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PTSD in Combat Veterans


If you cannot work anymore in the profession you chose or any other line of work, you may want to look into Social Security disability benefits. Help might be available, even if you do not think of your condition as a disability. For instance, many veterans suffer from Post Traumatic Stress Disorder following combat in a foreign country.

Tough People

The Army, Navy, and Air Force toughen men and women physically. They are prepared to endure challenging conditions. Nothing, however, can train a person to witness death and destruction caused by war, terrorism, or a natural disaster. Visions return to affected officers for days, weeks, and even years.

Many combat veterans try to return to a normal life, but they cannot. Marriages fall apart. They turn to drugs or alcohol for relief. A sufferer’s brain feels as though it has been rewired by what he saw, making it impossible to view the world through the same lens. PTSD interferes with every aspect of life, including relationships and work.

PTSD in Combat Veterans

Recognizing PTSD

Many years after the Gulf War, medical professionals and the government have come to understand Post Traumatic Stress Disorder much better and classify it as a real condition. They also recognize that in some cases it can be totally disabling, preventing full-time work. Treatment is available and individuals are expected to get help through a psychiatrist, but some people will never be well enough to return to work. A strict screening process enables Social Security disability professionals to figure out which applications are eligible for disability benefits.

How Can PTSD Be a Disability?

Even after regular counseling and while taking medication routinely, some psychiatric clients will continue to suffer exhaustion through lack of sleep. Regular anxiety or panic attacks owing to associative experiences caused by sights or sounds wear them out and cause them to be constantly on their guard. These associations return a person unexpectedly to the time and place where she experienced combat trauma, and it can be hard to know the difference between now and a past reality.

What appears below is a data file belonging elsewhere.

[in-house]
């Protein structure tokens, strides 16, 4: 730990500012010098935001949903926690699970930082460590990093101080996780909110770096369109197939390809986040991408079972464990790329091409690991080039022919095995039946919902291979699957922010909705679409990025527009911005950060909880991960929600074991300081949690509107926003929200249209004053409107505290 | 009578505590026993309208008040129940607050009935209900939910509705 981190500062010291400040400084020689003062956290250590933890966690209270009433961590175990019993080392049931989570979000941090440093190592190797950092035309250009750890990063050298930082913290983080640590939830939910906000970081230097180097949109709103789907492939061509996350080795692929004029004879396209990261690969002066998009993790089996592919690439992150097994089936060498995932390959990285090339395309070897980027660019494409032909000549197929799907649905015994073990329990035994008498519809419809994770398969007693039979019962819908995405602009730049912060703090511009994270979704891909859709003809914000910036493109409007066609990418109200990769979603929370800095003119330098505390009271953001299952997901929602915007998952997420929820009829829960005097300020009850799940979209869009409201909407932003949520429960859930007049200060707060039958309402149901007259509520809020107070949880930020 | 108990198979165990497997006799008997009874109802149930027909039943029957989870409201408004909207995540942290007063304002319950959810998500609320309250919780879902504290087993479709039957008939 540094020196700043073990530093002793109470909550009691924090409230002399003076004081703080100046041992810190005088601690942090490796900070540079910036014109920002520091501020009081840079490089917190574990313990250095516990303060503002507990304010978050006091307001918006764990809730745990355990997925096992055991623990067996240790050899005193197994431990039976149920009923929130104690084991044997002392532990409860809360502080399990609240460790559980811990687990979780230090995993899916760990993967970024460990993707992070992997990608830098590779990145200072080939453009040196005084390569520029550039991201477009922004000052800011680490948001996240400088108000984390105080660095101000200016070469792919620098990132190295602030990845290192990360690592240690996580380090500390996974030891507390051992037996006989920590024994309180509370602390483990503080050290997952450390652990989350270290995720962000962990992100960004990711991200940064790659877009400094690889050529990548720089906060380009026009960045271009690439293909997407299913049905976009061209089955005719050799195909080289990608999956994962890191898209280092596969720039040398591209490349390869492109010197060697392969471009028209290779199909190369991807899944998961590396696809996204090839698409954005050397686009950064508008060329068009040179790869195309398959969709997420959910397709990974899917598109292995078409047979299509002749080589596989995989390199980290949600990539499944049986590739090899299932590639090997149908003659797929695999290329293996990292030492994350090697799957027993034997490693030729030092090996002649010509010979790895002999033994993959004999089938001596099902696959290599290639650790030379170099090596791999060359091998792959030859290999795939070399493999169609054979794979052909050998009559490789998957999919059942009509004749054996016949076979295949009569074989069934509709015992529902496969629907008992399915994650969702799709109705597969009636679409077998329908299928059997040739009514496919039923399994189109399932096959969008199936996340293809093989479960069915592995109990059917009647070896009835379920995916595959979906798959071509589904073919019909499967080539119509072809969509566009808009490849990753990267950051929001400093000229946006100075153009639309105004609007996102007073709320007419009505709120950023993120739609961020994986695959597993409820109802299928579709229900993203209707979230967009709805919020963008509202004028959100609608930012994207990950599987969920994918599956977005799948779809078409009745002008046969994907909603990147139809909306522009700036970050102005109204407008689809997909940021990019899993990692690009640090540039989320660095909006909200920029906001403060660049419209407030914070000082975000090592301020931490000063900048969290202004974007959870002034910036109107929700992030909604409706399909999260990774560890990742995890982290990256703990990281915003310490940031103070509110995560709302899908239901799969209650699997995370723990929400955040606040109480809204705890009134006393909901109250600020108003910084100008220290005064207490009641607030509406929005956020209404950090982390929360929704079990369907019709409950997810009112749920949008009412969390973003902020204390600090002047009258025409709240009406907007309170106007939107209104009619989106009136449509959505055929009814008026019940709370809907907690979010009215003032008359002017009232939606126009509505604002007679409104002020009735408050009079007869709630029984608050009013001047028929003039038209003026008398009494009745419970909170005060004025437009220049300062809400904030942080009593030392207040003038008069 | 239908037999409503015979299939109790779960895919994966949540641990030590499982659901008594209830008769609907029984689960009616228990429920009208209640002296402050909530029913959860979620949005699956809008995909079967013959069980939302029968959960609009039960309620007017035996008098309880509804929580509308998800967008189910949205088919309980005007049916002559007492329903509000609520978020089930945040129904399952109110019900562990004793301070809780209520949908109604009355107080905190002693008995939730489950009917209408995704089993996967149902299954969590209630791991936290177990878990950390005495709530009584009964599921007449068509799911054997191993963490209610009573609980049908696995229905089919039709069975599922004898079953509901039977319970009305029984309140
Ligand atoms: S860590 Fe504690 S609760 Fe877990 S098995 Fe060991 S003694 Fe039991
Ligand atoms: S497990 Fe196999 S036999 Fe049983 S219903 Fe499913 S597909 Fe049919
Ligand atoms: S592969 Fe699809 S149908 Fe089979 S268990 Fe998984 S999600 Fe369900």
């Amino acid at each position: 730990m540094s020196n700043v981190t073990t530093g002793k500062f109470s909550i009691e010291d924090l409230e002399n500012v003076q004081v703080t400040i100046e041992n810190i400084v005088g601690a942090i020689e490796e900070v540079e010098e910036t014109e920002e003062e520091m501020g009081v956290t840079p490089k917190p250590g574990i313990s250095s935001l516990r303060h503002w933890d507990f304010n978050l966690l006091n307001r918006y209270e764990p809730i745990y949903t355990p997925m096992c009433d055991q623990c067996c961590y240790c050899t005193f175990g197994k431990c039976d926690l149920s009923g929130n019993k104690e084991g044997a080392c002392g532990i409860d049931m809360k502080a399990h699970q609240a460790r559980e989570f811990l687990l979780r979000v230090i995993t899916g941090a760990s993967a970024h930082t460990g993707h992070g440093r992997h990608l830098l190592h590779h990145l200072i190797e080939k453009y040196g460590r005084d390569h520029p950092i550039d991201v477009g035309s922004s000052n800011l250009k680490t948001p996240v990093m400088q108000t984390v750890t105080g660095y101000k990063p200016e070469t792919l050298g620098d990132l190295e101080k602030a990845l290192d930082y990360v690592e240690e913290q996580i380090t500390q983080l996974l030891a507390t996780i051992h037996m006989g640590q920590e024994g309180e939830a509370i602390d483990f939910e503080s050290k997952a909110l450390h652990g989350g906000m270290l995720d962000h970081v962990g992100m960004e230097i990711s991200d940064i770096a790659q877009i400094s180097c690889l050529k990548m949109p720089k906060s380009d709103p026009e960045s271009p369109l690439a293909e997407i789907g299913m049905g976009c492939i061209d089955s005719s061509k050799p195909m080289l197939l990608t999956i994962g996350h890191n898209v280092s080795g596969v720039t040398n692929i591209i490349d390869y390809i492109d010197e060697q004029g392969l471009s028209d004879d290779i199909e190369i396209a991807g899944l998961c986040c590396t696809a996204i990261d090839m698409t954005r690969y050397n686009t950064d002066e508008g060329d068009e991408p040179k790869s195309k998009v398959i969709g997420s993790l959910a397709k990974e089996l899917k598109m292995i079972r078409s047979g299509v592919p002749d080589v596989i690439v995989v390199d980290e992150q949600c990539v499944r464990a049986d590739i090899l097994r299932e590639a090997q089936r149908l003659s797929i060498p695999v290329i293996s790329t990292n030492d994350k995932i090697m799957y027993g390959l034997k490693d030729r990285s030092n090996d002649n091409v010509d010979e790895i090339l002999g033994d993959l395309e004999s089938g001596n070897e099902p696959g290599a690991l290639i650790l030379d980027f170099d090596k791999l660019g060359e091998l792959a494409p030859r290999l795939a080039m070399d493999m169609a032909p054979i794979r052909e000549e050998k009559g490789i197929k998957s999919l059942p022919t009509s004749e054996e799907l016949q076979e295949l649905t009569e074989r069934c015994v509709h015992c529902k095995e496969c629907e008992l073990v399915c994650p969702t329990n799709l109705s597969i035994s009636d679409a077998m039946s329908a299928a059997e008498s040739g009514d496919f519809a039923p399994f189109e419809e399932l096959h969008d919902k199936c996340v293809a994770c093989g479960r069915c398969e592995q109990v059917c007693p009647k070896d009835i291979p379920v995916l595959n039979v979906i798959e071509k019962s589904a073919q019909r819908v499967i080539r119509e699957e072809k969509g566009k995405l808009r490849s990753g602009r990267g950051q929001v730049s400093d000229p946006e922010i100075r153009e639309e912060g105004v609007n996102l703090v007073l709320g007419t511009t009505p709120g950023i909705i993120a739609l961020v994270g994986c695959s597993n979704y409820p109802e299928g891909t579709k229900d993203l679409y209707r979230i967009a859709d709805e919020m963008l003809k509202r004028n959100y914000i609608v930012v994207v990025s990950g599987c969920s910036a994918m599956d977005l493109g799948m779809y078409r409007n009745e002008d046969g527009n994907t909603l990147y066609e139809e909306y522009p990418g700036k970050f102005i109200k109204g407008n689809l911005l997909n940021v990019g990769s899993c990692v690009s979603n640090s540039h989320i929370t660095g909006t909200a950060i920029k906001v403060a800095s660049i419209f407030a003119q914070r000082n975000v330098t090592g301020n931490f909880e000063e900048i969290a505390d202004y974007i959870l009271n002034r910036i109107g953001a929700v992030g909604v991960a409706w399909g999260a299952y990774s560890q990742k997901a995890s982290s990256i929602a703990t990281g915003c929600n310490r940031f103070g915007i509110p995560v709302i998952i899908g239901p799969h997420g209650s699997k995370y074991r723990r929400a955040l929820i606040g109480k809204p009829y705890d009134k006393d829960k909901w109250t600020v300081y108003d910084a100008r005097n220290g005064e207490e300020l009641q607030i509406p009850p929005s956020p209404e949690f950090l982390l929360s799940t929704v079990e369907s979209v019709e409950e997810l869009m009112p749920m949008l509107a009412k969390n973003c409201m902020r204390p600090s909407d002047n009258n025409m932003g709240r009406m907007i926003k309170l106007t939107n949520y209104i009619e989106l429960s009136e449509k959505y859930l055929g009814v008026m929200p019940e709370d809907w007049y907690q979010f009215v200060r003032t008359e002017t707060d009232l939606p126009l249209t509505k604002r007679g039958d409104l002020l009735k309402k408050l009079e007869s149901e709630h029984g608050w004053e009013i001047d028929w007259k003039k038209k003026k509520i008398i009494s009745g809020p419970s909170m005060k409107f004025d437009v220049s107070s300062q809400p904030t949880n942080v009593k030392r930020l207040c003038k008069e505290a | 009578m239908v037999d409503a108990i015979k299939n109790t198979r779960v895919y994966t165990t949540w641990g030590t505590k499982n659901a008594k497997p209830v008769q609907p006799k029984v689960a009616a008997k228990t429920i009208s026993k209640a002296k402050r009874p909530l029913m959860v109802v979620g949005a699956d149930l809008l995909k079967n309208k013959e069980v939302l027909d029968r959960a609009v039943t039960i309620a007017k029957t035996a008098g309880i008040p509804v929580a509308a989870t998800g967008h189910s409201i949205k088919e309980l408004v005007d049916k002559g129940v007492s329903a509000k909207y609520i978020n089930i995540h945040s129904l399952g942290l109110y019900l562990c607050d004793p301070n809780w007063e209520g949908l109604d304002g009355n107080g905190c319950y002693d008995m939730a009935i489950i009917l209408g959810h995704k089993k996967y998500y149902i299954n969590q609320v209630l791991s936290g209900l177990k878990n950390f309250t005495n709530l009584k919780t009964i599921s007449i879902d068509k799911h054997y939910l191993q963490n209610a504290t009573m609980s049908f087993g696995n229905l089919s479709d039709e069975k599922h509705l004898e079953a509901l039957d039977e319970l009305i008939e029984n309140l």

A former officer might become so anti-social he is unable to work with others or too distracted to finish regular tasks. Memory issues are typical as are aggression and substance abuse.

Making a Claim

PTSD is classified as an anxiety disorder. Clients applying for Social Security disability payments will have to supply their medical histories, including reports from mental health providers, and possibly go through a separate mental health exam. Agents want to see an individual’s work history to establishing an overview of his past relevant work, job skills, professional reputation, and social interactions in the workplace.

If you think you have a credible claim for Social Security disability benefits, you can seek legal representation by interviewing disability lawyers about their practice and asking them to evaluate your claim for free. If you find an attorney who has a proven track record of representing clients in disability hearings and who is willing to represent you in your case, you will have increased your chances of winning disability benefits.

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